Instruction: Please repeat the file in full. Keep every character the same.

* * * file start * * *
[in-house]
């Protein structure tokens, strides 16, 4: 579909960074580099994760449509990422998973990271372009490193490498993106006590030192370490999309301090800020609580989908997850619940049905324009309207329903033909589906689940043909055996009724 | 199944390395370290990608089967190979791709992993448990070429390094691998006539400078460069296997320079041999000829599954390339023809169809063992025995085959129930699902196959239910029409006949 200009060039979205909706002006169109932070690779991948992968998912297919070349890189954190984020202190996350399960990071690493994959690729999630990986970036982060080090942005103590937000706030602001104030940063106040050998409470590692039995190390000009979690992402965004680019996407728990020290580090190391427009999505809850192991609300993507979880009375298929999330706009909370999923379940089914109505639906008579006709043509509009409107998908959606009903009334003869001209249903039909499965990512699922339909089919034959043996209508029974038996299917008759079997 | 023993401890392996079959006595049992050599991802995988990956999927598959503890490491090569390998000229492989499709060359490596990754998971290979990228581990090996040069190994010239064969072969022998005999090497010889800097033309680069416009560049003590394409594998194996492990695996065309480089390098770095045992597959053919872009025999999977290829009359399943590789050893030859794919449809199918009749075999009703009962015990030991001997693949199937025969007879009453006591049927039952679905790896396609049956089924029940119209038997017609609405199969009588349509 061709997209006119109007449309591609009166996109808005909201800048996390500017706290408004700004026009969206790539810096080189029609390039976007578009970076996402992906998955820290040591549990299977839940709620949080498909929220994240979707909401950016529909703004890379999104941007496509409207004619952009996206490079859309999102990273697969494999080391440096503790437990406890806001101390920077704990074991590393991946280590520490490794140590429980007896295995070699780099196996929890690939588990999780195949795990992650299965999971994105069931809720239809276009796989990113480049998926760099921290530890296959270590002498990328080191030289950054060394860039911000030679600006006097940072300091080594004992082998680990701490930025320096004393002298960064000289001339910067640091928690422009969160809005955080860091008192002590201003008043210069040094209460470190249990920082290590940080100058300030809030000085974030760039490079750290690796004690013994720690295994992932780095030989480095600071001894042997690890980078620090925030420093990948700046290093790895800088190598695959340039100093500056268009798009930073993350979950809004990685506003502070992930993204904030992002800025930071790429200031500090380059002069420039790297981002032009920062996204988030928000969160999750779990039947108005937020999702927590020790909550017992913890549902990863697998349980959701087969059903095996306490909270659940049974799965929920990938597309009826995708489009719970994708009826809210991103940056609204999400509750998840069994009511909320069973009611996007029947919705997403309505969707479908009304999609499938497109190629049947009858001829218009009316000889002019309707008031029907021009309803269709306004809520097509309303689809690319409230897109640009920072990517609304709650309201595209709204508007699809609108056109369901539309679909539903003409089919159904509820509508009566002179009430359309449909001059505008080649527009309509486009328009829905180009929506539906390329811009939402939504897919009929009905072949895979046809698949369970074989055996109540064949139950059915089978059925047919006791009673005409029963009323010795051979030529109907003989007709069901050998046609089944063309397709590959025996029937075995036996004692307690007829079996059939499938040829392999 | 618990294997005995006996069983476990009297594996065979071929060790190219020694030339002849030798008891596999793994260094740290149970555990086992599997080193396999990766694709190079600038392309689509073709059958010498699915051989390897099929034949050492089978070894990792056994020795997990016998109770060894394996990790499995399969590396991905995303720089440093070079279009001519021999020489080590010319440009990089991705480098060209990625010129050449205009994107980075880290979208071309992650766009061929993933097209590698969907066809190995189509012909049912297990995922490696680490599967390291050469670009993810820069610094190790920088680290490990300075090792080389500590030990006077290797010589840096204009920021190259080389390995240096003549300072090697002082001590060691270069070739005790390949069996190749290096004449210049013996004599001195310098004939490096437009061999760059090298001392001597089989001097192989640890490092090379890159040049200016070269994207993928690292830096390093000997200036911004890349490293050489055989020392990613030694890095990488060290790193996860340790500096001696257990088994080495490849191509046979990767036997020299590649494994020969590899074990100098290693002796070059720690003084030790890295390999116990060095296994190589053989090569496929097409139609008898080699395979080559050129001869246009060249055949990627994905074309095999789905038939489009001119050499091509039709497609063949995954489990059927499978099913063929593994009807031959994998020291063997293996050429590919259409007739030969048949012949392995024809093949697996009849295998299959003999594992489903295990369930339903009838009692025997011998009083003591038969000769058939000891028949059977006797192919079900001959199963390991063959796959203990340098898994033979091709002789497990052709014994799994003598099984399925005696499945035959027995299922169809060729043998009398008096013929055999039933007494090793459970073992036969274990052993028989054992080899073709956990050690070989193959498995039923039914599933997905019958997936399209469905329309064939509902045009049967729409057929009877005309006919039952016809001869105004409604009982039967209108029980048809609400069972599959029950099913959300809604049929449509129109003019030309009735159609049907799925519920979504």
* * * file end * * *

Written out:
[in-house]
């Protein structure tokens, strides 16, 4: 579909960074580099994760449509990422998973990271372009490193490498993106006590030192370490999309301090800020609580989908997850619940049905324009309207329903033909589906689940043909055996009724 | 199944390395370290990608089967190979791709992993448990070429390094691998006539400078460069296997320079041999000829599954390339023809169809063992025995085959129930699902196959239910029409006949 200009060039979205909706002006169109932070690779991948992968998912297919070349890189954190984020202190996350399960990071690493994959690729999630990986970036982060080090942005103590937000706030602001104030940063106040050998409470590692039995190390000009979690992402965004680019996407728990020290580090190391427009999505809850192991609300993507979880009375298929999330706009909370999923379940089914109505639906008579006709043509509009409107998908959606009903009334003869001209249903039909499965990512699922339909089919034959043996209508029974038996299917008759079997 | 023993401890392996079959006595049992050599991802995988990956999927598959503890490491090569390998000229492989499709060359490596990754998971290979990228581990090996040069190994010239064969072969022998005999090497010889800097033309680069416009560049003590394409594998194996492990695996065309480089390098770095045992597959053919872009025999999977290829009359399943590789050893030859794919449809199918009749075999009703009962015990030991001997693949199937025969007879009453006591049927039952679905790896396609049956089924029940119209038997017609609405199969009588349509 061709997209006119109007449309591609009166996109808005909201800048996390500017706290408004700004026009969206790539810096080189029609390039976007578009970076996402992906998955820290040591549990299977839940709620949080498909929220994240979707909401950016529909703004890379999104941007496509409207004619952009996206490079859309999102990273697969494999080391440096503790437990406890806001101390920077704990074991590393991946280590520490490794140590429980007896295995070699780099196996929890690939588990999780195949795990992650299965999971994105069931809720239809276009796989990113480049998926760099921290530890296959270590002498990328080191030289950054060394860039911000030679600006006097940072300091080594004992082998680990701490930025320096004393002298960064000289001339910067640091928690422009969160809005955080860091008192002590201003008043210069040094209460470190249990920082290590940080100058300030809030000085974030760039490079750290690796004690013994720690295994992932780095030989480095600071001894042997690890980078620090925030420093990948700046290093790895800088190598695959340039100093500056268009798009930073993350979950809004990685506003502070992930993204904030992002800025930071790429200031500090380059002069420039790297981002032009920062996204988030928000969160999750779990039947108005937020999702927590020790909550017992913890549902990863697998349980959701087969059903095996306490909270659940049974799965929920990938597309009826995708489009719970994708009826809210991103940056609204999400509750998840069994009511909320069973009611996007029947919705997403309505969707479908009304999609499938497109190629049947009858001829218009009316000889002019309707008031029907021009309803269709306004809520097509309303689809690319409230897109640009920072990517609304709650309201595209709204508007699809609108056109369901539309679909539903003409089919159904509820509508009566002179009430359309449909001059505008080649527009309509486009328009829905180009929506539906390329811009939402939504897919009929009905072949895979046809698949369970074989055996109540064949139950059915089978059925047919006791009673005409029963009323010795051979030529109907003989007709069901050998046609089944063309397709590959025996029937075995036996004692307690007829079996059939499938040829392999 | 618990294997005995006996069983476990009297594996065979071929060790190219020694030339002849030798008891596999793994260094740290149970555990086992599997080193396999990766694709190079600038392309689509073709059958010498699915051989390897099929034949050492089978070894990792056994020795997990016998109770060894394996990790499995399969590396991905995303720089440093070079279009001519021999020489080590010319440009990089991705480098060209990625010129050449205009994107980075880290979208071309992650766009061929993933097209590698969907066809190995189509012909049912297990995922490696680490599967390291050469670009993810820069610094190790920088680290490990300075090792080389500590030990006077290797010589840096204009920021190259080389390995240096003549300072090697002082001590060691270069070739005790390949069996190749290096004449210049013996004599001195310098004939490096437009061999760059090298001392001597089989001097192989640890490092090379890159040049200016070269994207993928690292830096390093000997200036911004890349490293050489055989020392990613030694890095990488060290790193996860340790500096001696257990088994080495490849191509046979990767036997020299590649494994020969590899074990100098290693002796070059720690003084030790890295390999116990060095296994190589053989090569496929097409139609008898080699395979080559050129001869246009060249055949990627994905074309095999789905038939489009001119050499091509039709497609063949995954489990059927499978099913063929593994009807031959994998020291063997293996050429590919259409007739030969048949012949392995024809093949697996009849295998299959003999594992489903295990369930339903009838009692025997011998009083003591038969000769058939000891028949059977006797192919079900001959199963390991063959796959203990340098898994033979091709002789497990052709014994799994003598099984399925005696499945035959027995299922169809060729043998009398008096013929055999039933007494090793459970073992036969274990052993028989054992080899073709956990050690070989193959498995039923039914599933997905019958997936399209469905329309064939509902045009049967729409057929009877005309006919039952016809001869105004409604009982039967209108029980048809609400069972599959029950099913959300809604049929449509129109003019030309009735159609049907799925519920979504």